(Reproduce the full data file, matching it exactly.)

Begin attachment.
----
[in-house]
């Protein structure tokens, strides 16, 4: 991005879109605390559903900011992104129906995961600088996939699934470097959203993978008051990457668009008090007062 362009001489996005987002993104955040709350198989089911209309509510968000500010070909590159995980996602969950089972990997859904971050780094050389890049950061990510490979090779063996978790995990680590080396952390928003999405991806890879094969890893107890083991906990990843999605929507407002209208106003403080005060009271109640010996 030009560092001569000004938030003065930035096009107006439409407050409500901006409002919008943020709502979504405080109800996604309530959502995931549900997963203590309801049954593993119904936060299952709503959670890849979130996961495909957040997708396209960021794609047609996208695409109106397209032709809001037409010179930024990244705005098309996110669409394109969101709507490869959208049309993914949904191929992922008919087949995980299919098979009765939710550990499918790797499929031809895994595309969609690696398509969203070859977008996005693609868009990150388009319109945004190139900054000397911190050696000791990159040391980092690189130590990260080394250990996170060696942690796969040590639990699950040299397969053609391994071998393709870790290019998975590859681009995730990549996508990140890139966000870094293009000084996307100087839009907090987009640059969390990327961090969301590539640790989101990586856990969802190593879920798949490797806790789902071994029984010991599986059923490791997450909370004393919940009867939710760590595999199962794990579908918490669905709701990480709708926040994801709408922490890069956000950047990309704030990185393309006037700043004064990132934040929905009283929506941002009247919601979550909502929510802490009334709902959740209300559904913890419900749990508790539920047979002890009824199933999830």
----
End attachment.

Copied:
[in-house]
């Protein structure tokens, strides 16, 4: 991005879109605390559903900011992104129906995961600088996939699934470097959203993978008051990457668009008090007062 362009001489996005987002993104955040709350198989089911209309509510968000500010070909590159995980996602969950089972990997859904971050780094050389890049950061990510490979090779063996978790995990680590080396952390928003999405991806890879094969890893107890083991906990990843999605929507407002209208106003403080005060009271109640010996 030009560092001569000004938030003065930035096009107006439409407050409500901006409002919008943020709502979504405080109800996604309530959502995931549900997963203590309801049954593993119904936060299952709503959670890849979130996961495909957040997708396209960021794609047609996208695409109106397209032709809001037409010179930024990244705005098309996110669409394109969101709507490869959208049309993914949904191929992922008919087949995980299919098979009765939710550990499918790797499929031809895994595309969609690696398509969203070859977008996005693609868009990150388009319109945004190139900054000397911190050696000791990159040391980092690189130590990260080394250990996170060696942690796969040590639990699950040299397969053609391994071998393709870790290019998975590859681009995730990549996508990140890139966000870094293009000084996307100087839009907090987009640059969390990327961090969301590539640790989101990586856990969802190593879920798949490797806790789902071994029984010991599986059923490791997450909370004393919940009867939710760590595999199962794990579908918490669905709701990480709708926040994801709408922490890069956000950047990309704030990185393309006037700043004064990132934040929905009283929506941002009247919601979550909502929510802490009334709902959740209300559904913890419900749990508790539920047979002890009824199933999830």